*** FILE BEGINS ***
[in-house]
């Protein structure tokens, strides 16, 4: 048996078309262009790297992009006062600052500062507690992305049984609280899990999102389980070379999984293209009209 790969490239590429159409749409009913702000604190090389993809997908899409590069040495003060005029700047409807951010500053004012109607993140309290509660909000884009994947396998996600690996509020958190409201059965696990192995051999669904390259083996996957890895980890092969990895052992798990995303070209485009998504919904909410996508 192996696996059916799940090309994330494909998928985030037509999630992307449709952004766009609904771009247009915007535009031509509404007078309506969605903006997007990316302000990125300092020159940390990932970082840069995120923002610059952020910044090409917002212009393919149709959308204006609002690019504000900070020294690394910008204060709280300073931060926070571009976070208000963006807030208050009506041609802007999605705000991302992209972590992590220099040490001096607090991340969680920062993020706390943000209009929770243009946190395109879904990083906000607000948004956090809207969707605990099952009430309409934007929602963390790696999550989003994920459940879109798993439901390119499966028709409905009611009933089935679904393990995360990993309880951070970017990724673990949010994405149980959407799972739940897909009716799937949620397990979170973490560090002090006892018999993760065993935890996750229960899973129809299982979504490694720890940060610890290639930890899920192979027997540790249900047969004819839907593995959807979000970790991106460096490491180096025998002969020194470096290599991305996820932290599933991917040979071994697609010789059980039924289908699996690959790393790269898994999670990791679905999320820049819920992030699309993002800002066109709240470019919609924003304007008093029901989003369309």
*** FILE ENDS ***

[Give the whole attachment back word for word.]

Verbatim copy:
[in-house]
């Protein structure tokens, strides 16, 4: 048996078309262009790297992009006062600052500062507690992305049984609280899990999102389980070379999984293209009209 790969490239590429159409749409009913702000604190090389993809997908899409590069040495003060005029700047409807951010500053004012109607993140309290509660909000884009994947396998996600690996509020958190409201059965696990192995051999669904390259083996996957890895980890092969990895052992798990995303070209485009998504919904909410996508 192996696996059916799940090309994330494909998928985030037509999630992307449709952004766009609904771009247009915007535009031509509404007078309506969605903006997007990316302000990125300092020159940390990932970082840069995120923002610059952020910044090409917002212009393919149709959308204006609002690019504000900070020294690394910008204060709280300073931060926070571009976070208000963006807030208050009506041609802007999605705000991302992209972590992590220099040490001096607090991340969680920062993020706390943000209009929770243009946190395109879904990083906000607000948004956090809207969707605990099952009430309409934007929602963390790696999550989003994920459940879109798993439901390119499966028709409905009611009933089935679904393990995360990993309880951070970017990724673990949010994405149980959407799972739940897909009716799937949620397990979170973490560090002090006892018999993760065993935890996750229960899973129809299982979504490694720890940060610890290639930890899920192979027997540790249900047969004819839907593995959807979000970790991106460096490491180096025998002969020194470096290599991305996820932290599933991917040979071994697609010789059980039924289908699996690959790393790269898994999670990791679905999320820049819920992030699309993002800002066109709240470019919609924003304007008093029901989003369309």